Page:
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Communicative Language Teaching - Example 1

Key content


Key content

We see a "controlled practice" activity, using a particular sentence pattern with a range of verbs, for example, He toa au ki te ... (I am good at ...). We also see an example of a paired communicative task in practice.

Things to think about


Things to think about

What language structures can I introduce using ‘controlled practice’?




Jane Brown - Te Reo Māori Advisor, UC Education Plus, University of Canterbury:
So, we’ll just practice that bit "he toa au ki te kai".

Unknown Classroom members:

He toa au ki te moe.

He toa au ki te kōrero.

He toa au ki te whakarongo.

He toa au ki te mahi.

He toa au ki te kohete.

Ka pai. So now we’re going to go around in the group, and then we’re going to have each person repeating what the others have said before them. (Cards are passed around a group of people and they each take a turn at practicing.)

He toa a Tina ki te tunu keke. He toa au ki te whakarongo.

Terina Huranui:
He toa a Ang ki te whakarongo. He toa au ki te kanikani.

That little activity there, having those cards going around with you, that’s controlled practice.

That’s what we call using formulaic expressions. So, what’s actually happened is that the formula of the sentence is on the cards, so what you’re actually using is a controlled – it’s a way of actually getting tamariki to practice that, alright?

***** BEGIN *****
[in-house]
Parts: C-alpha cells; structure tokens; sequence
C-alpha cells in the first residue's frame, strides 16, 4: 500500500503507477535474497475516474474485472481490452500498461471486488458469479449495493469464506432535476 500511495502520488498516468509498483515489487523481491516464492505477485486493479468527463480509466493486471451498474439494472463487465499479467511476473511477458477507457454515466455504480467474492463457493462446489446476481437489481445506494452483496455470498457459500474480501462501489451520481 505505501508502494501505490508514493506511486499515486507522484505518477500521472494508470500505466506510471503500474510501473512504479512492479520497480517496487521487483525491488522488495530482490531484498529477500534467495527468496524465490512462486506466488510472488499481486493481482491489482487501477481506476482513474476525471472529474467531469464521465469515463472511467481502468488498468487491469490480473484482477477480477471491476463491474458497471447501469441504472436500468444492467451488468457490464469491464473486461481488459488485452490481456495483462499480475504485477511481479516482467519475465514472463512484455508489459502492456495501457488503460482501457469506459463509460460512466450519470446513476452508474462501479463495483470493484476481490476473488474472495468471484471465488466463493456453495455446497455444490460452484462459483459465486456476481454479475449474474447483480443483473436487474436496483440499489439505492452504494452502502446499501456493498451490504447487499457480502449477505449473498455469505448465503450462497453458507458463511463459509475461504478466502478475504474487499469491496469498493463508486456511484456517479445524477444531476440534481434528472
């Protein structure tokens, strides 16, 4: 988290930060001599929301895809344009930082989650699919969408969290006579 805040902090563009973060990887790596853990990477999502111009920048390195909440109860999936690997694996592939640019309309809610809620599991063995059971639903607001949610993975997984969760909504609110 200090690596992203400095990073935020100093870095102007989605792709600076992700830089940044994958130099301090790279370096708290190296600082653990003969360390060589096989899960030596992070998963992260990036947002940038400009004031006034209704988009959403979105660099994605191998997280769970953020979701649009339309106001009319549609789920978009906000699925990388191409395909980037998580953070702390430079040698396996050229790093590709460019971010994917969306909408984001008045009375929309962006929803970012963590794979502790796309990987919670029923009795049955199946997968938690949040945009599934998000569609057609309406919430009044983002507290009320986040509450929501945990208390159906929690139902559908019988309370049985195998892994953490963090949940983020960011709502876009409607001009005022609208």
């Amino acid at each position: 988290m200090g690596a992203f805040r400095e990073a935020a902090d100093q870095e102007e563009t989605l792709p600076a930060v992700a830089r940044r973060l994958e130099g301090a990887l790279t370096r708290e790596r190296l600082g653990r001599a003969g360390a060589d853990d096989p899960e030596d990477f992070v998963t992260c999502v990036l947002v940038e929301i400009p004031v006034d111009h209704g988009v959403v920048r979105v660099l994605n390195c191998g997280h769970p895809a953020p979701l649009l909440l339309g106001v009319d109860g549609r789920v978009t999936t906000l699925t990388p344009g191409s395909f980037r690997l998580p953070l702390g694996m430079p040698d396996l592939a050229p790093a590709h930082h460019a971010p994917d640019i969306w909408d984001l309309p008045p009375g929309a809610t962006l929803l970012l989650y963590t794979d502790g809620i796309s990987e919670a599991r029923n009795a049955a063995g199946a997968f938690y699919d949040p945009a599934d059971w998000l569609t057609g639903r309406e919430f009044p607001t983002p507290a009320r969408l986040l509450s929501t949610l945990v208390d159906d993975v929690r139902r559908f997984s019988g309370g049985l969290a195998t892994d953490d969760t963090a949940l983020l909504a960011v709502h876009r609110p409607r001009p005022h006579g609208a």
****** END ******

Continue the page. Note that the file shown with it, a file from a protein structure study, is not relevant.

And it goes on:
[On screen]
An extension of this exercise

Now this is another way that you could facilitate it.

(Students are standing up in two rows facing each other)

Now, I’m going to listen to these two, and you ones are going to keep asking questions and answering.

And then when I say, "Ping pong",  Sharon is going to run up the middle there ,and then you’re going to move down one. And then you’ll have a different person to talk to every time.

(Students practice this activity.)

What’s really good about that is that I’m just listening to this person and all of those that are coming through. So that’s all that I’m focussing on. Now I want you to swap cards.

[On screen]
Key Points

  • Extensive input (both controlled and naturally occurring)
  • Lots of opportunities to use language for real purposes
  • Students interacting in te reo (using the language they know)
  • Students as active participants, risk takers, learning for themselves

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